A Hebrew newspaper highlighted a “radical change” in the attitude of Saudi officials towards progress in the path of normalization with Israel before US President Joe Biden visited the Kingdom.
The right-wing Israeli newspaper Israel Hayom’s reporter and security analyst, Yoav Limor, recently visited Riyadh, the capital of the Kingdom.
Limor conveyed the impression of Saudi officials and their openness to a relationship with Israel. He said they greeted him with smiles, asking if he was an Israeli. “You are welcome, and they expressed their desire to open deep relations with Israel.”
Limor recalls what happened to him in a Saudi restaurant. He said: “In a restaurant in Riyadh, a local young man sitting at the table next to us asked me where I came from. I replied: Israel. He laughed and went alone, and when he came out, he looked and asked: “Really, Israel?” I answered yes. “Wow, you are welcome. We welcome everyone here happily, of all faiths.”
He added, “Biden will arrive in Saudi Arabia next Friday, after visiting Israel, in Jeddah. He will meet with all the leaders of the Gulf states and some other prominent Arab leaders, but most importantly, he will meet with Crown Prince Mohammed bin Salman.”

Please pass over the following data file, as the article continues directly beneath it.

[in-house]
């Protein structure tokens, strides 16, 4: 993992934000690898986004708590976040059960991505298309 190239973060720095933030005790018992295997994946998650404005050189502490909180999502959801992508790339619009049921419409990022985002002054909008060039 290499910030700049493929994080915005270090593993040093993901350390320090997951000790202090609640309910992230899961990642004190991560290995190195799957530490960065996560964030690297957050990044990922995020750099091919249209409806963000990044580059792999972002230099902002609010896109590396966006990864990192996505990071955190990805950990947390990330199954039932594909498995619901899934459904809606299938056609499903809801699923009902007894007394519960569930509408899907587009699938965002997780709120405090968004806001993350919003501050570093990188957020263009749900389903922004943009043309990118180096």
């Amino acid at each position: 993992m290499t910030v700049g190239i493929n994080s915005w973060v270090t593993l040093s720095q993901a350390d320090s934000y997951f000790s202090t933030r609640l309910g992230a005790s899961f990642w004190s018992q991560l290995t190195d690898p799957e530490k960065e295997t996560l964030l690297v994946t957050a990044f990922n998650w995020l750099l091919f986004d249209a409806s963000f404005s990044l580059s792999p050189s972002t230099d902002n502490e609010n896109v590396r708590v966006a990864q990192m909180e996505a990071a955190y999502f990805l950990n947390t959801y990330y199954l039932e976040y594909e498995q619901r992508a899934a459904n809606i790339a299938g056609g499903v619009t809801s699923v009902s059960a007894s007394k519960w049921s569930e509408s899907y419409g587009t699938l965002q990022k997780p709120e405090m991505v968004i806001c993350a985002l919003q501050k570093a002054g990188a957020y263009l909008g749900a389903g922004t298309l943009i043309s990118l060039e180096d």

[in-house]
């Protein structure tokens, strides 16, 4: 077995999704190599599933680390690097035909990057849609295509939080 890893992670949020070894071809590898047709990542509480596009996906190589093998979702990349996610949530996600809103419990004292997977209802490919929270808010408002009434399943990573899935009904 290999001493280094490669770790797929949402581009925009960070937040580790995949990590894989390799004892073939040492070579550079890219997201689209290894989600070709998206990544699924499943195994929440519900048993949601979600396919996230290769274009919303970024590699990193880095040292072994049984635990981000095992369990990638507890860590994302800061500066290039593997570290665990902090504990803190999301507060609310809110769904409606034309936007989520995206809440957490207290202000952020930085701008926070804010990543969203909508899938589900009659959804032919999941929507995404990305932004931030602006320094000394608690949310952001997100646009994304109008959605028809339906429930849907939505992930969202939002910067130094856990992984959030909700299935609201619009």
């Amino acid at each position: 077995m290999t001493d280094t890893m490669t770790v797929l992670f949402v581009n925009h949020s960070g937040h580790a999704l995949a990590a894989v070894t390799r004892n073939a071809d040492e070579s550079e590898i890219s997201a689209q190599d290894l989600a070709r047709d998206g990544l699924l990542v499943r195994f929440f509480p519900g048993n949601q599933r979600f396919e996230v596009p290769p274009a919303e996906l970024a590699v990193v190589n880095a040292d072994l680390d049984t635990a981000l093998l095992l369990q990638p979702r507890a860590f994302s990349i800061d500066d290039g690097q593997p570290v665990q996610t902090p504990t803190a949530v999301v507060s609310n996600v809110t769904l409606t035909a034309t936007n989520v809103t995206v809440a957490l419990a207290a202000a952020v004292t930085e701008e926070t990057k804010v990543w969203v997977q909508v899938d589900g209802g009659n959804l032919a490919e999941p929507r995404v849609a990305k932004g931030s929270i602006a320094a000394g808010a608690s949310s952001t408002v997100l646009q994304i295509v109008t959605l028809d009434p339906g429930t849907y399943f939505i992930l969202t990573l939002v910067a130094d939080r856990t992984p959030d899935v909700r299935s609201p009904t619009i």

“This means removing the boycott imposed on him after the assassination of journalist Jamal Khashoggi. Biden wants the Kingdom to increase the amount of oil it produces to lower its price, but it will also try to promote normalization measures with Israel.”
Limor revealed that Biden will try to include an Israeli figure in his trip from Israel to the Kingdom, although the matter has not yet been agreed upon.
“The relations between Israel and Saudi Arabia will slowly warm-up, step by step, that may extend for a long period of time, but the visit to Riyadh shows how profound the change is taking place in the kingdom today,” he said.
According to the newspaper, in recent years, quite a few Israelis, most of whom are members of the army establishment, have visited the Kingdom under the leadership of the Israeli public security agency Mossad.
It claimed that those visits “were carried out in complete secrecy in private planes, but recently, the kingdom has also gradually opened up to Israelis holding foreign visas, especially businessmen.”
“Soon, Israeli companies will be able to fly east across the kingdom’s skies, and perhaps in the next stage, direct flights for pilgrims to Mecca will be possible.”
More and more Israelis will likely come to Saudi Arabia in the future, “some for business, others out of curiosity, and those will find a country much less threatening than can be assessed from a distance. The opposite is true: it is doubtful that it will become a destination on the “Israeli tourism map” However, what is happening these days between the Kingdom and Israel is a historical event that is difficult not to be affected.